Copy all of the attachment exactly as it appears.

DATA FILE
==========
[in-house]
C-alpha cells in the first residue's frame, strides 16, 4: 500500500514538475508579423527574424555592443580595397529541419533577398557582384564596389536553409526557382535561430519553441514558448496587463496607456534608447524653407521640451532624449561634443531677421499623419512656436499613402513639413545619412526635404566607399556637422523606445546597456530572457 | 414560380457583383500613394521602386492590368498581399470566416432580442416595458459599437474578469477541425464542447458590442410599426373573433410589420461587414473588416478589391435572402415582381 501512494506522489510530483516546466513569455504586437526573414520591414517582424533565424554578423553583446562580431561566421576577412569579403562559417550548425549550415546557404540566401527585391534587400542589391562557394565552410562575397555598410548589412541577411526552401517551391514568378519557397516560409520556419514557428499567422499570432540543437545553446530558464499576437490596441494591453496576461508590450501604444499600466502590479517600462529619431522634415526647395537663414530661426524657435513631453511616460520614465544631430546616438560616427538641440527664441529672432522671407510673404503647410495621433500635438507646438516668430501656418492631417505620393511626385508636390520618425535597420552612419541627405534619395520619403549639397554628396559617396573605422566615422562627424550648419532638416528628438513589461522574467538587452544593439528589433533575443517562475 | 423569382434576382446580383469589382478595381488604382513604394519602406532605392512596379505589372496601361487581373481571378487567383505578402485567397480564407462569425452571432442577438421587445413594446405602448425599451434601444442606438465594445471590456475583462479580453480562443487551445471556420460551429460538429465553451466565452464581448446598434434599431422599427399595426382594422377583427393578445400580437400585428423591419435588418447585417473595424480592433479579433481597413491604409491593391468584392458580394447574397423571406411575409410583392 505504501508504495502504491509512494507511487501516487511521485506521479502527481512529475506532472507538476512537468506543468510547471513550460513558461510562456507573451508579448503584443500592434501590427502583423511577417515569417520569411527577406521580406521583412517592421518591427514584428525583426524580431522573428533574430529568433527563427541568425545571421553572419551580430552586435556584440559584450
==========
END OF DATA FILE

[in-house]
C-alpha cells in the first residue's frame, strides 16, 4: 500500500514538475508579423527574424555592443580595397529541419533577398557582384564596389536553409526557382535561430519553441514558448496587463496607456534608447524653407521640451532624449561634443531677421499623419512656436499613402513639413545619412526635404566607399556637422523606445546597456530572457 | 414560380457583383500613394521602386492590368498581399470566416432580442416595458459599437474578469477541425464542447458590442410599426373573433410589420461587414473588416478589391435572402415582381 501512494506522489510530483516546466513569455504586437526573414520591414517582424533565424554578423553583446562580431561566421576577412569579403562559417550548425549550415546557404540566401527585391534587400542589391562557394565552410562575397555598410548589412541577411526552401517551391514568378519557397516560409520556419514557428499567422499570432540543437545553446530558464499576437490596441494591453496576461508590450501604444499600466502590479517600462529619431522634415526647395537663414530661426524657435513631453511616460520614465544631430546616438560616427538641440527664441529672432522671407510673404503647410495621433500635438507646438516668430501656418492631417505620393511626385508636390520618425535597420552612419541627405534619395520619403549639397554628396559617396573605422566615422562627424550648419532638416528628438513589461522574467538587452544593439528589433533575443517562475 | 423569382434576382446580383469589382478595381488604382513604394519602406532605392512596379505589372496601361487581373481571378487567383505578402485567397480564407462569425452571432442577438421587445413594446405602448425599451434601444442606438465594445471590456475583462479580453480562443487551445471556420460551429460538429465553451466565452464581448446598434434599431422599427399595426382594422377583427393578445400580437400585428423591419435588418447585417473595424480592433479579433481597413491604409491593391468584392458580394447574397423571406411575409410583392 505504501508504495502504491509512494507511487501516487511521485506521479502527481512529475506532472507538476512537468506543468510547471513550460513558461510562456507573451508579448503584443500592434501590427502583423511577417515569417520569411527577406521580406521583412517592421518591427514584428525583426524580431522573428533574430529568433527563427541568425545571421553572419551580430552586435556584440559584450